Reports of Secretary Azar’s comments regarding not being able to assure affordability of vaccination for all is a sign of the times we live in now. Now, I agree that a pharmaceutical company that can develop a vaccine to this deadly virus should be compensated fairly, but, if the United States fails to assure the health of its citizens due to cost, then I think there is something wrong with our government. Just look what the outbreak has done to the economy and the stock market in the last few days – you would think that corporate America would fund the program to avoid further decline in their stock prices, given the billions of dollars of value lost in just three days!
Most of you reading this piece were not likely around during the polio vaccination program in the 50’s. And while I am not trying to relate polio to the corona virus, I think you get my point. The government stepped up. I remember standing in long lines in grade school to swallow a sugar cube with the vaccine on it. Then a follow-up shot at school. Everyone got it, and not a single kid or family had to pay.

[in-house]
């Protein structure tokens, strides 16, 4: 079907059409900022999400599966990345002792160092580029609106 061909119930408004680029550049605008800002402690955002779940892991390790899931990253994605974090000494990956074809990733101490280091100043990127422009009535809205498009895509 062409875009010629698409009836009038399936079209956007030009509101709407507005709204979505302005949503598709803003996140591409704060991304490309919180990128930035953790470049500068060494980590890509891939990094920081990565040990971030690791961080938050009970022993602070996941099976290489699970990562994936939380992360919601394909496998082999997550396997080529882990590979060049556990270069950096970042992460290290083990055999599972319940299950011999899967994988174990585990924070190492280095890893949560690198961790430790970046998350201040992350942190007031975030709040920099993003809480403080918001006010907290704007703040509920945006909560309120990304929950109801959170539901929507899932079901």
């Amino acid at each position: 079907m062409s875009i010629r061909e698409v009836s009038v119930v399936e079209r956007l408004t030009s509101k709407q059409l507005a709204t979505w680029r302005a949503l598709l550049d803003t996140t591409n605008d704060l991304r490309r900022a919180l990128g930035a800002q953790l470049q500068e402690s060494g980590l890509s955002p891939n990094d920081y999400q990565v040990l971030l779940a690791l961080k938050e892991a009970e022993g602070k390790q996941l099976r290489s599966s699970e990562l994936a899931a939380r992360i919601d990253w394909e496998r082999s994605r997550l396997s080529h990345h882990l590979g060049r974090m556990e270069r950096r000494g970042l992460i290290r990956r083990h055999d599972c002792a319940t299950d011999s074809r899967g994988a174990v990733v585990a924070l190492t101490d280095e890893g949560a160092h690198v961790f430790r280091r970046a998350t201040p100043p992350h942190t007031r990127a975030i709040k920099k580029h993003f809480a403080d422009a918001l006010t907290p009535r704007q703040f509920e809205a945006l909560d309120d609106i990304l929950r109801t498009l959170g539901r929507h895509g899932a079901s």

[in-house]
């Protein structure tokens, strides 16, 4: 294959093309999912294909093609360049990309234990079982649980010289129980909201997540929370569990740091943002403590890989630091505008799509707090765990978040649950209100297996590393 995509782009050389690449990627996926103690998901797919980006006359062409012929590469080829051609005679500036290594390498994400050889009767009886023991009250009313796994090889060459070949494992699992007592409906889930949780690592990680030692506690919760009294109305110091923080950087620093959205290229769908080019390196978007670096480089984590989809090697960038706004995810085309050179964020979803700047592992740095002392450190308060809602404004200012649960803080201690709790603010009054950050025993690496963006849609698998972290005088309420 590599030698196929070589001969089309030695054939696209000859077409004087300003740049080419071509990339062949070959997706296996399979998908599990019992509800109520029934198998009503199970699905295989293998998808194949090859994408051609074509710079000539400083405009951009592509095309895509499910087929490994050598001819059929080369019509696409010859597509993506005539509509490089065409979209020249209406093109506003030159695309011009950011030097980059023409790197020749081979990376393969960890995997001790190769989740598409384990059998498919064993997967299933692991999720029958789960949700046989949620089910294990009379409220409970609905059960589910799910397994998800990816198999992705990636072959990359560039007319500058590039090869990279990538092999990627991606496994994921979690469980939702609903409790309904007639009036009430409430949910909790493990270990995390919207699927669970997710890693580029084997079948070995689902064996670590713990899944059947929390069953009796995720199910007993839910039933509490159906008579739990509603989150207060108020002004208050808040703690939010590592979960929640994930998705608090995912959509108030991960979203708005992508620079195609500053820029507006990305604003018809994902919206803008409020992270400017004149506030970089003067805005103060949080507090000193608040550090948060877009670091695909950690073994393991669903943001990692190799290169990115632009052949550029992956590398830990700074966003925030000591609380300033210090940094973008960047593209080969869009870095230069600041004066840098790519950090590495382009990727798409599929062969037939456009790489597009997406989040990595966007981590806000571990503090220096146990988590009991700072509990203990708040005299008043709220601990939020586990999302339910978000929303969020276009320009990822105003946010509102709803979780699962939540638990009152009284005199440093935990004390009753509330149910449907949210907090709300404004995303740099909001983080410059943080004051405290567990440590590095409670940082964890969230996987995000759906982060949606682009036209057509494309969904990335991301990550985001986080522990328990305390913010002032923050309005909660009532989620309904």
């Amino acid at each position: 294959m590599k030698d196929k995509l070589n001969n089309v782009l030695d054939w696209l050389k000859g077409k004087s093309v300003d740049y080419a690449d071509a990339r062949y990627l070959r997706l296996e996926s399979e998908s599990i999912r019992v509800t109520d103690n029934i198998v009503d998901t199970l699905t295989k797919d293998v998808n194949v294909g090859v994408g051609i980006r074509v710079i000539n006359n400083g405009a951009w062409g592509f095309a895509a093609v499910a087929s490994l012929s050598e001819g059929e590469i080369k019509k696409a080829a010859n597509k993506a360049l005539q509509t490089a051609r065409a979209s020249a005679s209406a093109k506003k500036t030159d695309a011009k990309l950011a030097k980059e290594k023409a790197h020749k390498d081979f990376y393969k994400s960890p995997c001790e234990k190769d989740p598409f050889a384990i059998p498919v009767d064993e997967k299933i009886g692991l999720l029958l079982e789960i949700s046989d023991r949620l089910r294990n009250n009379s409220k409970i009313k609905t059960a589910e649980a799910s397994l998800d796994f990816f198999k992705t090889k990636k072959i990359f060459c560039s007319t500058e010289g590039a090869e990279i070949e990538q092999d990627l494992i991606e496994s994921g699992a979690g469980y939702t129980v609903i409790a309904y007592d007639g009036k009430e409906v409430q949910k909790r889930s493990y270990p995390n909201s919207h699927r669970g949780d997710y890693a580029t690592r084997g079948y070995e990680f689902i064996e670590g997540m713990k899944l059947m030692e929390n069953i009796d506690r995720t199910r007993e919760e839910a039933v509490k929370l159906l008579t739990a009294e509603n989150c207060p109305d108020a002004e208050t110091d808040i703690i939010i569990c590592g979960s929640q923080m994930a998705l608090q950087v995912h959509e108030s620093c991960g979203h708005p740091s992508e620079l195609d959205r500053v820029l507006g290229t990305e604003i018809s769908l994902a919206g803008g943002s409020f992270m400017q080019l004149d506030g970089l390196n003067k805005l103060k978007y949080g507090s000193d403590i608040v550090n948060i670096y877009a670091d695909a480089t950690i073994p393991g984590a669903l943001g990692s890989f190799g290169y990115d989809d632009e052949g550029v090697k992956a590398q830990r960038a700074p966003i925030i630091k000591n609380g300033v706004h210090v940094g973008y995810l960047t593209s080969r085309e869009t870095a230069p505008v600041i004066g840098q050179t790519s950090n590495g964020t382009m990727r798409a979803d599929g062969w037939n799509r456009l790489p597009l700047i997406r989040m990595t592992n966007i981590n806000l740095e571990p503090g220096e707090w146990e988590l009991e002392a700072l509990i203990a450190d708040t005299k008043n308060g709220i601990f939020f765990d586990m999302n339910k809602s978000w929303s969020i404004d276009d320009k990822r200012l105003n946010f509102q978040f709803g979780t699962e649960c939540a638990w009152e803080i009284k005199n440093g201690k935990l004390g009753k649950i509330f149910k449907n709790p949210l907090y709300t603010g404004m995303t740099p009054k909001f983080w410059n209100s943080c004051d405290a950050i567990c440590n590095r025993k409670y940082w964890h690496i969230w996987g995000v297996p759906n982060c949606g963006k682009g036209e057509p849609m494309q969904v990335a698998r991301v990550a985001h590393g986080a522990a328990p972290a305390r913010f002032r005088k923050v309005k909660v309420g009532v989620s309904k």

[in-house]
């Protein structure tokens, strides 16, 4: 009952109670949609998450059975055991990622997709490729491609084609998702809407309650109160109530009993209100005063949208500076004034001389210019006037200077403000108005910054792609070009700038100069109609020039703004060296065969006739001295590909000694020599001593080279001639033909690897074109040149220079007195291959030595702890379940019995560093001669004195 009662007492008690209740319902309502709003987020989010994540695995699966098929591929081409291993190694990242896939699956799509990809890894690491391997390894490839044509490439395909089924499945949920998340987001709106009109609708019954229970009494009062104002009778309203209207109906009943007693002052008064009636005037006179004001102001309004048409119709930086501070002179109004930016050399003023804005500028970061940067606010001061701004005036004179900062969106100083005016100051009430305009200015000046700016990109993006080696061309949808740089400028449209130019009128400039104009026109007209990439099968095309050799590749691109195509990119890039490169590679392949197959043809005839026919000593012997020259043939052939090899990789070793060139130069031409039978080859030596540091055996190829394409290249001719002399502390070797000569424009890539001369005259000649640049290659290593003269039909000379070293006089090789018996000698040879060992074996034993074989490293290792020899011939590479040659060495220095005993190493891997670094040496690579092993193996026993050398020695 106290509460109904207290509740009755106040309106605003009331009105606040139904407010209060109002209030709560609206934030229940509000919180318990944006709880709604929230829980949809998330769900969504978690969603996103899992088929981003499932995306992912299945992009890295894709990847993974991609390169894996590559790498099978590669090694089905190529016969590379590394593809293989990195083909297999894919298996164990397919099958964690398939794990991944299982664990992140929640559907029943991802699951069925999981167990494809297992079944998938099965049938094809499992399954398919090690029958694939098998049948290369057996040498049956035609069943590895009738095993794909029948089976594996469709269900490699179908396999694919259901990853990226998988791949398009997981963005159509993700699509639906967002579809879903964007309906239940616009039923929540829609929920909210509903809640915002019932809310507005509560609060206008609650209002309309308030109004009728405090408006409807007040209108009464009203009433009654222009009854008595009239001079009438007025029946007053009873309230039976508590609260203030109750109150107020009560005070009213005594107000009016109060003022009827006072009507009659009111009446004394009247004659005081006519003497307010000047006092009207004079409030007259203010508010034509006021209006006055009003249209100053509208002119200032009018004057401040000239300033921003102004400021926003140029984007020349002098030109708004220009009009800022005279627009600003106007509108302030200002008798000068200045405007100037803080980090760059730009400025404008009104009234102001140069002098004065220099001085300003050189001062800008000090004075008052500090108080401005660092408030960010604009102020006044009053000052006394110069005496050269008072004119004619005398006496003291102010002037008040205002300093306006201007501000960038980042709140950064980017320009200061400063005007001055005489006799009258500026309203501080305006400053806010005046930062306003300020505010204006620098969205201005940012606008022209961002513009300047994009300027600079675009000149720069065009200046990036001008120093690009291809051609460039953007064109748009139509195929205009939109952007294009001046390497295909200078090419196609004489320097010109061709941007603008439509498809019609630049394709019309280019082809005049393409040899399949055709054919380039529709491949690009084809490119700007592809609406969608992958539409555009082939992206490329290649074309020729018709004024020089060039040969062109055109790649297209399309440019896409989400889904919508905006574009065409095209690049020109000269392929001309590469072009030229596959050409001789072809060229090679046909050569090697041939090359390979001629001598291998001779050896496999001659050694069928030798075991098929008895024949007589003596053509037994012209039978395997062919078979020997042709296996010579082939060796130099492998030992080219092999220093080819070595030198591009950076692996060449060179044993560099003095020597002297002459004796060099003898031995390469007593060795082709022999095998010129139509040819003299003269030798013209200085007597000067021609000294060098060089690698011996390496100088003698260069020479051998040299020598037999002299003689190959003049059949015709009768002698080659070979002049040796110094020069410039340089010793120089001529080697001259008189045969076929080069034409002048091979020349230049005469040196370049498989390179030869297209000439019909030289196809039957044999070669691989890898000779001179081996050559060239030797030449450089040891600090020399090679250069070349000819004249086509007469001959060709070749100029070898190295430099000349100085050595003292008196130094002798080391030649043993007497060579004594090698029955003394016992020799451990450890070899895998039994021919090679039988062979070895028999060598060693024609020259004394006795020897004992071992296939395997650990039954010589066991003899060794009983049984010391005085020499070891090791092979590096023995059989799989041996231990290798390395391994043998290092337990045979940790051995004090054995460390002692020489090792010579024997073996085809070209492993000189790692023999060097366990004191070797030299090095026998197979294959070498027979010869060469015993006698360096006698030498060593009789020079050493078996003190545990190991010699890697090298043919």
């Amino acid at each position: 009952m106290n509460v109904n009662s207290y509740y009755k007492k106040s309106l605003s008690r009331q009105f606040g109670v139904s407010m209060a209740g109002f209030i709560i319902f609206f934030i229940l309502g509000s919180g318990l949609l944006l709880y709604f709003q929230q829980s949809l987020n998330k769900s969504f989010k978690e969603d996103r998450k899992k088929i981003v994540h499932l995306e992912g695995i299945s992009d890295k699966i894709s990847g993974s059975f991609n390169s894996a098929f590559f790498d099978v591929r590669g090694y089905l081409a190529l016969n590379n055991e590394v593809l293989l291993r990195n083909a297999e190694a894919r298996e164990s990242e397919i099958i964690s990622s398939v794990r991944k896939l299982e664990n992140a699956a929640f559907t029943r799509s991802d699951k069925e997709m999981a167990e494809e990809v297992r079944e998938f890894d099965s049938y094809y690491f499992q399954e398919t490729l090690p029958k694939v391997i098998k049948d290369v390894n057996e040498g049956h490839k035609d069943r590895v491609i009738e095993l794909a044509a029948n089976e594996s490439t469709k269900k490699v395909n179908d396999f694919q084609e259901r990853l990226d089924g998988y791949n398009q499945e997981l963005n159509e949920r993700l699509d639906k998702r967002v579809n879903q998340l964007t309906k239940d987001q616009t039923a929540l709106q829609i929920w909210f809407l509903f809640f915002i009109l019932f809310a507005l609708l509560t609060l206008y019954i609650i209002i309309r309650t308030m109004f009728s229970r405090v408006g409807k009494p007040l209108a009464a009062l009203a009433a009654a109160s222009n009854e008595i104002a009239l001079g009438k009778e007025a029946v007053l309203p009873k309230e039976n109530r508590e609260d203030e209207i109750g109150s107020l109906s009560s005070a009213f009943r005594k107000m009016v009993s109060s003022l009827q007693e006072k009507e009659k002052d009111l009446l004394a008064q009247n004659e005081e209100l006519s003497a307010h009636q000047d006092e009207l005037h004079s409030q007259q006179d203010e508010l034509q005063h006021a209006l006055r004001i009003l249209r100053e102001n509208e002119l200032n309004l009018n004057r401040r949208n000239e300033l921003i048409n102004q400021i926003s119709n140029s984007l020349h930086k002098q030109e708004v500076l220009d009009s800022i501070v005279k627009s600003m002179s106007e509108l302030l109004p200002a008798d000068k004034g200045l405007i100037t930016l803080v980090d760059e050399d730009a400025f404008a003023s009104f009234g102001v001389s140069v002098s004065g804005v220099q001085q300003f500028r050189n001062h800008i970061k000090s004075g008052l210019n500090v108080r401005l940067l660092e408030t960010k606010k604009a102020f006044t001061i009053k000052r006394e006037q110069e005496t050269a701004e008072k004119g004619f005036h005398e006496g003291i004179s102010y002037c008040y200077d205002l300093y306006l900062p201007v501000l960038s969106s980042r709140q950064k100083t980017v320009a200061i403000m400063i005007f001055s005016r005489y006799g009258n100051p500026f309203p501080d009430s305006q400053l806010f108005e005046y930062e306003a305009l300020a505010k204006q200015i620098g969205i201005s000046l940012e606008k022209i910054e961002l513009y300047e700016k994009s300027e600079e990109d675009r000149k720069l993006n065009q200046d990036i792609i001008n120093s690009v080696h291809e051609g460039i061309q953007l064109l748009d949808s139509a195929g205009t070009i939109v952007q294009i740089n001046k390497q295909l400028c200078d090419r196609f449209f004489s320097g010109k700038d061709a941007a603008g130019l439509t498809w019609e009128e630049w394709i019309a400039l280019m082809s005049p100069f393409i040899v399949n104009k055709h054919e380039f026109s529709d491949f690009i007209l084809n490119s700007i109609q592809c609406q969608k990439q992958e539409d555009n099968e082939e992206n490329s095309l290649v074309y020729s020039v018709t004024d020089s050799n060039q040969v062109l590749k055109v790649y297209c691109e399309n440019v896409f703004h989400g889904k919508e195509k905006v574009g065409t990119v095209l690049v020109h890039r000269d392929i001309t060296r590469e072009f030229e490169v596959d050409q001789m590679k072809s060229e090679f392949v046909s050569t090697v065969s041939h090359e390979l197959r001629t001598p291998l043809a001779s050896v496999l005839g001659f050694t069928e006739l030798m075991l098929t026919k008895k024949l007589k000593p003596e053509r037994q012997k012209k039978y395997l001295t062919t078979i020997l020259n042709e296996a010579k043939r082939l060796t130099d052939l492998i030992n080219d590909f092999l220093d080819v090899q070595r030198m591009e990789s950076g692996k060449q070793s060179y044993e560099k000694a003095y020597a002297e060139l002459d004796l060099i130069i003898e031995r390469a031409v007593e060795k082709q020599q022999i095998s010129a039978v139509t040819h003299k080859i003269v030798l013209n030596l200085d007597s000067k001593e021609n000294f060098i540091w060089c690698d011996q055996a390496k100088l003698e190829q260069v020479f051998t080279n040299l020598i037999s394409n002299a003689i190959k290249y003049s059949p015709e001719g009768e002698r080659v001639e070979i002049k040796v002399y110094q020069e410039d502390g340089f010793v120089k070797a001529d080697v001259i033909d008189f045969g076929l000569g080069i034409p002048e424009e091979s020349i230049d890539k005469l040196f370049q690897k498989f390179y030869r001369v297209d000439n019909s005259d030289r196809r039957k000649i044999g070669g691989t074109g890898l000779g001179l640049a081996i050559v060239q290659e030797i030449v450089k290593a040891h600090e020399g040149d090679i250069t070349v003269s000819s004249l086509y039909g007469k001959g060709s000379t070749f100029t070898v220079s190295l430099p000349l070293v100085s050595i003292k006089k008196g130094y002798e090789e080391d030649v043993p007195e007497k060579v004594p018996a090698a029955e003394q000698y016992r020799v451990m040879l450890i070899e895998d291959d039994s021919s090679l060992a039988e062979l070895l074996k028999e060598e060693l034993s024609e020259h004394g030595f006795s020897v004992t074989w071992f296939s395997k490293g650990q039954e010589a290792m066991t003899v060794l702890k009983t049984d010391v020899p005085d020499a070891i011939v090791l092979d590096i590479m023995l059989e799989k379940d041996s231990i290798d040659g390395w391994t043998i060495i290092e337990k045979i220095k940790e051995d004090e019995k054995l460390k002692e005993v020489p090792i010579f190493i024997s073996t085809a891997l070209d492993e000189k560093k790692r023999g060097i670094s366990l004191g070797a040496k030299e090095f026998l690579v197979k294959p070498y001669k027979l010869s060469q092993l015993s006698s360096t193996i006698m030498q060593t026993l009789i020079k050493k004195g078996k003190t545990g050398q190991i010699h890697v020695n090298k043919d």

While the concept of protection for a disease like the corona virus with a 3% mortality rate may not be the same as polio that, according to Wikipedia, paralyzed or killed “over half a million people worldwide every year”, we just don’t know what the scenario would look like if coronavirus turns into a true pandemic or becomes more virulent. Let’s make sure that the priorities of the governing bodies of our country are straight and, if necessary, divert appropriated funds from other areas to assure the American public is safe and that any decision is not made for political expediency.
We already have heard that some major pharmaceutical companies have decided not to invest in programs to find a vaccine for this virus, but hope springs eternal that if a vaccine is found to be effective, there will be a mechanism to assure that all Americans have access to it to assure protection.